• click the second tab, named Debugger, which contains theconfiguration options required to start the GDB server and the GDB client

  • the only field that usually requires attention is the OpenOCDSetup Other options:, where you should add one or moreconfiguration scripts; for example, for the STM32F4DISCOVERYboard, the field should read -f board/stm32f4discovery.cfg

Note: it is mandatory to enter a reference to a configurationscript here, otherwise the debug session will not start. Use theOpenOCD documentation for details on how to start OpenOCD for various boards.

  • Windows notice: due to a platform specific issue, on Windows it isnot possible to disable the Allocate console for OpenOCD
  • click the third tab, named Startup, which contains somespecific OpenOCD options used to configure the debug session;defaults are generally enough

  • the order of sections/fields reflect the order commands aresent to GDB; for example the above generates:
  • select the Common tab, set the Save as: field toShared file and accept the current project name

  • this will arrange for the debug configuration to be saved inthe project, not in the workspace storage

  • click the Apply button
  • click the Close button

Start a debug session

Before starting a debug session, be sure that:

  • the JTAG probe is connected to the computer; if the connectionis via USB, use a high speed USB port, preferably directly to thecomputer, not via hubs which share the bandwidth with other trafficintensive devices, like disks, wi-fi, video cameras, etc.
  • the wide JTAG flat cable is connected both to the JTAG probeand to the target device
  • the target device is powered on

With all the above steps completed properly, you can start thedebug session:

  • in the Eclipse menu, go to RunDebug Configurations…
  • if necessary, expand the GDB OpenOCD Debugging group
  • select the newly defined configuration
  • click the Debug button

Alternatively, for later sessions, you can use the bug specificicon. Do not press it directly, since it will not behave asexpected; instead, click the down arrow button:

This will open a new window where you can select the desireddebug configuration:

If everything is ok, after a few seconds required to start the server,to allow it to connect to the target, start the gdb client, downloadthe application and start the debugging session, you should seesomething like this:

Since the first breakpoint was set in the Debugger tab tomain, the execution stopped right at the beginning of themain() function, which in this case is a tracing printf().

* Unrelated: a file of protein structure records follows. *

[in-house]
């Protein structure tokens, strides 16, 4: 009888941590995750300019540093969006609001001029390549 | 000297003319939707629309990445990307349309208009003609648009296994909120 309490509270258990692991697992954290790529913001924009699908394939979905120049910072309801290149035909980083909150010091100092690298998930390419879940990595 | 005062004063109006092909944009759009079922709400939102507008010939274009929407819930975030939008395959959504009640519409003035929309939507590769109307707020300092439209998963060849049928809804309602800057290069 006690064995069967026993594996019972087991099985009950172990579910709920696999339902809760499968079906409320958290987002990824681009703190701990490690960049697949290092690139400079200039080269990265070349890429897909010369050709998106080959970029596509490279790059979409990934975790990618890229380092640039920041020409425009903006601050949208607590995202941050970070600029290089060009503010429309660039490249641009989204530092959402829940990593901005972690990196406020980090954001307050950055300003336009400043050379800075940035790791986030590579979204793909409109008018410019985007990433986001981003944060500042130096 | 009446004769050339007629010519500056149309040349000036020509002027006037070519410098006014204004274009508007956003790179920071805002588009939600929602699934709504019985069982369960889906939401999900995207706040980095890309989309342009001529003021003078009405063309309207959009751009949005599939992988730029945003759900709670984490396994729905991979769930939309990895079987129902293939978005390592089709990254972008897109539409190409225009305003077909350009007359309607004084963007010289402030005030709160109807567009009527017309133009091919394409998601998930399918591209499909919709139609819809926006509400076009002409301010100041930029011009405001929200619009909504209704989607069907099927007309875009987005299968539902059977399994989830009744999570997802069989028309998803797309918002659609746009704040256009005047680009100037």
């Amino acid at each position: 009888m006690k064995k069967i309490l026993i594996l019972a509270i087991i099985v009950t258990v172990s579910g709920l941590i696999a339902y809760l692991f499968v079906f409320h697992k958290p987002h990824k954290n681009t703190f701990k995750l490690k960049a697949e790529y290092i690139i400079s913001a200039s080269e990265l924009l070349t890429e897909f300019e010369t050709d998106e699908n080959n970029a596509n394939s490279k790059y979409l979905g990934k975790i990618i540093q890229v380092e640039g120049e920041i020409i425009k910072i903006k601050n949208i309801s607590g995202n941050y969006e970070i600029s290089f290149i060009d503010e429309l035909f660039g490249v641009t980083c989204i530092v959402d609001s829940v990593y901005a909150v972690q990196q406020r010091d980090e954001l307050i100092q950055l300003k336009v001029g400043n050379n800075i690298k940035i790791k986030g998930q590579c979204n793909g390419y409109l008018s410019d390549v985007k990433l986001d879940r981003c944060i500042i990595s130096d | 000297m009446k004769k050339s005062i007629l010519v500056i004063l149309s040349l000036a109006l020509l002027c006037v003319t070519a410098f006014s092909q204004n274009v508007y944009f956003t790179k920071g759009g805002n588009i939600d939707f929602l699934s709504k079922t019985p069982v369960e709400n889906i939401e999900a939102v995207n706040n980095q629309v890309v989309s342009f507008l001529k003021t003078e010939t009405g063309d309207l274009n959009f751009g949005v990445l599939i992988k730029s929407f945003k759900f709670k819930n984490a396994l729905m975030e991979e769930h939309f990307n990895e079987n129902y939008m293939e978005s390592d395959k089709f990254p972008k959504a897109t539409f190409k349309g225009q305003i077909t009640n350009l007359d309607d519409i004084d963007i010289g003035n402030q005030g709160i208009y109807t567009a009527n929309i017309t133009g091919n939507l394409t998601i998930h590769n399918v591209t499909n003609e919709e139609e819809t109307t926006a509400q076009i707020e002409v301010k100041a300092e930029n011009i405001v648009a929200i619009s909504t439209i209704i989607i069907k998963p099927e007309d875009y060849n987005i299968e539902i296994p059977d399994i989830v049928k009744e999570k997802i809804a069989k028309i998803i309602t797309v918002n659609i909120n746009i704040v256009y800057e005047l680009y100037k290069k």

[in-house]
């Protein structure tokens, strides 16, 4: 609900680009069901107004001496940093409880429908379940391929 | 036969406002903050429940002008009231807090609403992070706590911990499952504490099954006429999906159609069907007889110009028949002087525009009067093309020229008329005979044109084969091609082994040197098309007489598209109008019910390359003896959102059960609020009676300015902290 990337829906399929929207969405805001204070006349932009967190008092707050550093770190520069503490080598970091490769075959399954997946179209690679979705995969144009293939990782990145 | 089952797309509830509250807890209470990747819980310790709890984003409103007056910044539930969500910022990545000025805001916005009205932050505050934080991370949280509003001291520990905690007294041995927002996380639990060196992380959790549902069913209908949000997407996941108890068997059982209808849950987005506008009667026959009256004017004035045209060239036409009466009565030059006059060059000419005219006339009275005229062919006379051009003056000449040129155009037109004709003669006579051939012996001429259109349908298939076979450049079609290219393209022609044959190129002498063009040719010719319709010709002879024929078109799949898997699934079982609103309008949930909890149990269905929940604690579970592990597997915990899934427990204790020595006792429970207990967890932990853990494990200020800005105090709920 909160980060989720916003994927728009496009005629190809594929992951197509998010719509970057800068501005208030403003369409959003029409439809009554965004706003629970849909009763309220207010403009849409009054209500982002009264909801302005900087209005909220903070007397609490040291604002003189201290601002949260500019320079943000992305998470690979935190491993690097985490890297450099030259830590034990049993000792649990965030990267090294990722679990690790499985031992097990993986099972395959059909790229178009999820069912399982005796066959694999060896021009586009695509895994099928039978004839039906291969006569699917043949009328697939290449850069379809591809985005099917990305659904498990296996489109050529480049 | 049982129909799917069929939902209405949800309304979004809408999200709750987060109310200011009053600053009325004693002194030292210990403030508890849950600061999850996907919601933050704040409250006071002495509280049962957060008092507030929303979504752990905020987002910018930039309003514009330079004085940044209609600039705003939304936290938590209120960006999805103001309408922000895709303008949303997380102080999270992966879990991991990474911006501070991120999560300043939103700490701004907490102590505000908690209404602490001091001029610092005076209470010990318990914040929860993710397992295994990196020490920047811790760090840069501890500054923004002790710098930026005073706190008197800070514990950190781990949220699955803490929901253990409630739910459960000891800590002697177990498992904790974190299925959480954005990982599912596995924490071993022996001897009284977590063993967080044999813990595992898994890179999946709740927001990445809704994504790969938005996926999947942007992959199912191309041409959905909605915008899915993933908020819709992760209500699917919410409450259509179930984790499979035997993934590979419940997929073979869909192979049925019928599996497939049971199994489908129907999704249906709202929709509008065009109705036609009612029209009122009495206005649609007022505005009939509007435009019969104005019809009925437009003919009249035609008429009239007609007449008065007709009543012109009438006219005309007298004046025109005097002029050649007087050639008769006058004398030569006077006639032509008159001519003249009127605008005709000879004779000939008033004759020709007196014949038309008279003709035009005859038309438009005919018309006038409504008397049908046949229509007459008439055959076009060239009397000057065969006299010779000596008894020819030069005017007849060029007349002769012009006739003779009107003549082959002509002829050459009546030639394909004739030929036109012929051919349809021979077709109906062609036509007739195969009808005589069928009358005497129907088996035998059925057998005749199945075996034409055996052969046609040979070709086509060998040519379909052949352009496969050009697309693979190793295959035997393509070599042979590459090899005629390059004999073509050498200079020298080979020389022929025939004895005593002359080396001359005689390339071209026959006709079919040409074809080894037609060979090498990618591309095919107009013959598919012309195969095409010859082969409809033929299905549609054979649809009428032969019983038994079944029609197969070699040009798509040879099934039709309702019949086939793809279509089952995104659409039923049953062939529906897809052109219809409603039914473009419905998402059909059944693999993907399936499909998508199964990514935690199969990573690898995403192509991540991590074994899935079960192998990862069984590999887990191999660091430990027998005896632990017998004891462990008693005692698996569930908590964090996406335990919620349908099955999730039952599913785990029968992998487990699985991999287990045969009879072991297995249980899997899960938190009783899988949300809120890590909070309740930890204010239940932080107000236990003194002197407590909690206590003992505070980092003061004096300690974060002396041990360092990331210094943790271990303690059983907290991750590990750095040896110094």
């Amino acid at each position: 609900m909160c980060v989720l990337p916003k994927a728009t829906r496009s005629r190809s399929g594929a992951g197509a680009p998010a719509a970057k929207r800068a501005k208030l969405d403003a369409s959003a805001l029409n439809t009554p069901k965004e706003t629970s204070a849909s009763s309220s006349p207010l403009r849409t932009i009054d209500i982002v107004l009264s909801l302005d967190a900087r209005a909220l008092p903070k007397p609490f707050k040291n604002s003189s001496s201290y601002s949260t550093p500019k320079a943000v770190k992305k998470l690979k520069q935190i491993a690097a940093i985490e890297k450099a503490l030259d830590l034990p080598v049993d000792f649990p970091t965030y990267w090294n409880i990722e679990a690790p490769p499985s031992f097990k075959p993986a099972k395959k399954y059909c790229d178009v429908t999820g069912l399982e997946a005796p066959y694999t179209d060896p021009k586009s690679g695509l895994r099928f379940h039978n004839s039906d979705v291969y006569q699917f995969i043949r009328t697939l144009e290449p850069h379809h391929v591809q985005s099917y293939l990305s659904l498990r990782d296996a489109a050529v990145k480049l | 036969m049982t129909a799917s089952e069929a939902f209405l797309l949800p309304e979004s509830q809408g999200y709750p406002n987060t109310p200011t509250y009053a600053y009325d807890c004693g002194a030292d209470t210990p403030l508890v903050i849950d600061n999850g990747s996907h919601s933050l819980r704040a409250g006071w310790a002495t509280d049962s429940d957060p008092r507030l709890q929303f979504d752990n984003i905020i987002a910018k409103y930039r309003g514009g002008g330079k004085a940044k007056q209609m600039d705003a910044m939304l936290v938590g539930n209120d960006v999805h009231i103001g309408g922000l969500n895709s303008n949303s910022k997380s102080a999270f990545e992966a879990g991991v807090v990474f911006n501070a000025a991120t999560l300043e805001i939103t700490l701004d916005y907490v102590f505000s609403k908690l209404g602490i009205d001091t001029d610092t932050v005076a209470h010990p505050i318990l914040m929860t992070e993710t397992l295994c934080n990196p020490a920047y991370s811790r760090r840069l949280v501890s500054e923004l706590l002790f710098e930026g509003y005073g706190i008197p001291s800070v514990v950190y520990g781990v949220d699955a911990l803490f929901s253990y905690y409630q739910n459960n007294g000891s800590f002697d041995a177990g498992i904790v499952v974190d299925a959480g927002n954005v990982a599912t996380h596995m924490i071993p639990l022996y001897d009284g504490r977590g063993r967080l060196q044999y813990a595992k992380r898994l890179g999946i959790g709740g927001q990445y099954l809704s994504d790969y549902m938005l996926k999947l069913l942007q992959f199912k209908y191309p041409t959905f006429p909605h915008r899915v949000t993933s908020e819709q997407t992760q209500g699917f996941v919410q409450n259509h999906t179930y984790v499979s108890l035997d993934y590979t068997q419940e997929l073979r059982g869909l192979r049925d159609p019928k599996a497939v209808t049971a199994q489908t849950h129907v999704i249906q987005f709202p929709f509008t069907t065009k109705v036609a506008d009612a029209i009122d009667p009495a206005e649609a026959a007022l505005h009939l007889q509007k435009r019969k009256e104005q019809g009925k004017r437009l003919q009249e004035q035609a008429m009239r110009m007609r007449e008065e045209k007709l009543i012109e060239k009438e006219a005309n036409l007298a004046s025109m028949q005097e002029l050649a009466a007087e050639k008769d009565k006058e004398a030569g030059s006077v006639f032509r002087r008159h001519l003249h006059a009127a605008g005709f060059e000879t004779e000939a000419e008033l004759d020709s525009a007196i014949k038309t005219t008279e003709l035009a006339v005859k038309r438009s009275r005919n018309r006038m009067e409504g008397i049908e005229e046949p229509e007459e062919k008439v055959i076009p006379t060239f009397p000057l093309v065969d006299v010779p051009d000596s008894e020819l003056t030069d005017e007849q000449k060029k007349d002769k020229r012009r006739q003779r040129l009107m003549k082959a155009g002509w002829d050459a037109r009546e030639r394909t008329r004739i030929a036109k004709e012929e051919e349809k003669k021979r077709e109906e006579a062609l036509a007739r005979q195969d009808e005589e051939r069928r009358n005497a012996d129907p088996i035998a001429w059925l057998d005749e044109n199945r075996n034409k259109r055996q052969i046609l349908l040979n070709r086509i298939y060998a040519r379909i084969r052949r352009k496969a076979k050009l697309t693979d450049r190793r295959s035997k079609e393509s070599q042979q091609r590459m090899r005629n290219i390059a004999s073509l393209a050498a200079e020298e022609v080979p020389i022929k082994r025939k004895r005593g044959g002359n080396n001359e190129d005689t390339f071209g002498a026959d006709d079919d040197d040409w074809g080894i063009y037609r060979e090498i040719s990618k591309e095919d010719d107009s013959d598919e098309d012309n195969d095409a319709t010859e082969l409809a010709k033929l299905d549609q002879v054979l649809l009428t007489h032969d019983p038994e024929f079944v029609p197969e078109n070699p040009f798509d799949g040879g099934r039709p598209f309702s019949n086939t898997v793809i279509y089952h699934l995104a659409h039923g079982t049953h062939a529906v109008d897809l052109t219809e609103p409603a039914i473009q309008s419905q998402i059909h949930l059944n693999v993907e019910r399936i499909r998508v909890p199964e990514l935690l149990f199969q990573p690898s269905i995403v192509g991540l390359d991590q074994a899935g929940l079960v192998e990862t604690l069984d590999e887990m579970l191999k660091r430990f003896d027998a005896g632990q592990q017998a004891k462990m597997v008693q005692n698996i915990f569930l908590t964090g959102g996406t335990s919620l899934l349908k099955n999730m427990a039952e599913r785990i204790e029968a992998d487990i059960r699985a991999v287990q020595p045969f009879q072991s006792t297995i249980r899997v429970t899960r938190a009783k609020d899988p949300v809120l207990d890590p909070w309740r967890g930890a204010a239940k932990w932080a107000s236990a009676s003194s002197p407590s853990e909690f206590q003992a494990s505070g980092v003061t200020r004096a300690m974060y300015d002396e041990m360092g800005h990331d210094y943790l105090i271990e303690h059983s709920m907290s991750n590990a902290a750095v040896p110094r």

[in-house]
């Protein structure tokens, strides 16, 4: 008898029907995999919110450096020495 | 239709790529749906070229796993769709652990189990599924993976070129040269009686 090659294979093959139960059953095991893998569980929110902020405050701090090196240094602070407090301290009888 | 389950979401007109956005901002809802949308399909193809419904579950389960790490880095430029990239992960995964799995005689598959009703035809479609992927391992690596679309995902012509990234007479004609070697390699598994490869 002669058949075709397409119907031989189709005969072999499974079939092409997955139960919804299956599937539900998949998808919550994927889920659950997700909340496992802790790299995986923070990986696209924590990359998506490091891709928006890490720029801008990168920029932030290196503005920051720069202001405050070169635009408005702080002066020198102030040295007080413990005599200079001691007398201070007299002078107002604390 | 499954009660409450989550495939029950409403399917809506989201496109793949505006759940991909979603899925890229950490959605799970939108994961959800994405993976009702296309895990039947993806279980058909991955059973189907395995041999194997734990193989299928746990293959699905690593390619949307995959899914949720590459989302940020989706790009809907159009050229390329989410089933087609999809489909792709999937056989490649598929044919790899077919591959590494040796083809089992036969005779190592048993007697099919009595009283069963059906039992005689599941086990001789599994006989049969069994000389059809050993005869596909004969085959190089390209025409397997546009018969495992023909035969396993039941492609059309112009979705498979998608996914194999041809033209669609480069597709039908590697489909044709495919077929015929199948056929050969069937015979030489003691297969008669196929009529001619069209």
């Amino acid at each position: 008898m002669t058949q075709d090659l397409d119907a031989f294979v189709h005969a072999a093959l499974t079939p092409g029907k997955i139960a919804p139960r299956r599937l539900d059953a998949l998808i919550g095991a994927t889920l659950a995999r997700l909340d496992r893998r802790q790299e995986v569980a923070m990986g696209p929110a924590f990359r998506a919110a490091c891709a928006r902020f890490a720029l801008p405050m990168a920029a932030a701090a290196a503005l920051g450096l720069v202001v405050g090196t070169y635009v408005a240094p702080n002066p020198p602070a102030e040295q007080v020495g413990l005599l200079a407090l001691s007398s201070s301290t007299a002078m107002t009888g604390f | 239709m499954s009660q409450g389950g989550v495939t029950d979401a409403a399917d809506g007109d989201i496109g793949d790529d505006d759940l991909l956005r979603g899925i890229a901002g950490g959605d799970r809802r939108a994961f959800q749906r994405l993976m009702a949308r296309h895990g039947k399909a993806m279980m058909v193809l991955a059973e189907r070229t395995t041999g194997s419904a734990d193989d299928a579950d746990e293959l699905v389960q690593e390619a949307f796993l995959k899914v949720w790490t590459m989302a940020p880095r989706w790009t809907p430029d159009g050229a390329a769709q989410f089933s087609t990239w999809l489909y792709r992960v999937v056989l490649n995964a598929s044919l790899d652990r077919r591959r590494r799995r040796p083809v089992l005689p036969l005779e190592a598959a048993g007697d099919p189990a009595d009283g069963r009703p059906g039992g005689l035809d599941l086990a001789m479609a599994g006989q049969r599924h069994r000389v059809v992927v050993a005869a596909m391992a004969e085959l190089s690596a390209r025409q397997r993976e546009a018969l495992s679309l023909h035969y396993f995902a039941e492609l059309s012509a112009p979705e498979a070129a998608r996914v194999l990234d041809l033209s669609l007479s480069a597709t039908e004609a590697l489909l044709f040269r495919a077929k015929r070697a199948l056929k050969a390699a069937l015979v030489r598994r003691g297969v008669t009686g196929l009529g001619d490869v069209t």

Debug operations

Once the debug session started and execution stopped in thefirst breakpoint (by default set at the beginning of the main()function), you can perform any debug operation you need.

The most common operations are:

  • single step over one source instruction (click the Step Over button)
  • single step into the next function called (click the Step Into button)
  • single step out of the current function (click the Step Return button)
  • set breakpoints (click the grey side area at the left of the source lines)
  • run (click the Resume button)
  • halt a running program (click the Suspend button)
  • inspect processor registers (use the Registers view)
  • inspect memory (use the Memory view)

For more details please read theRunning and debugging projectssection in the Eclipse documentation.

View consoles

Each debug process has a dedicated console, to display its standardoutput and standard error, or to get input for the standard input.

To see the console of any process, select the process in the topleft window. For example the gdb client console might look like this:

The semihosting tracing messages are displayed in the same windowas the OpenOCD output:

Show console when standard out/error change

This is the default Eclipse behaviour when multiple consoles areactive, to automatically switch to the latest updated. In our case,especially when the tracing console is also active, the focus willjump between windows, making things impossible to follow.

This mode can be identified by the status of the buttons on the rightside of the Debugging view.

To make the display stable on the desired console, disable bothbuttons. To switch between consoles, select them either in thetop left Debug view, or using the right button, as shown above.

The Restart button

Apparently not a big deal, but quite useful for repeated debugsessions, the Restart button can be used at any time duringa debug session, and the result is that a reset is dispatched tothe target board via the JTAG/SWD interface and the debug sessionis restarted.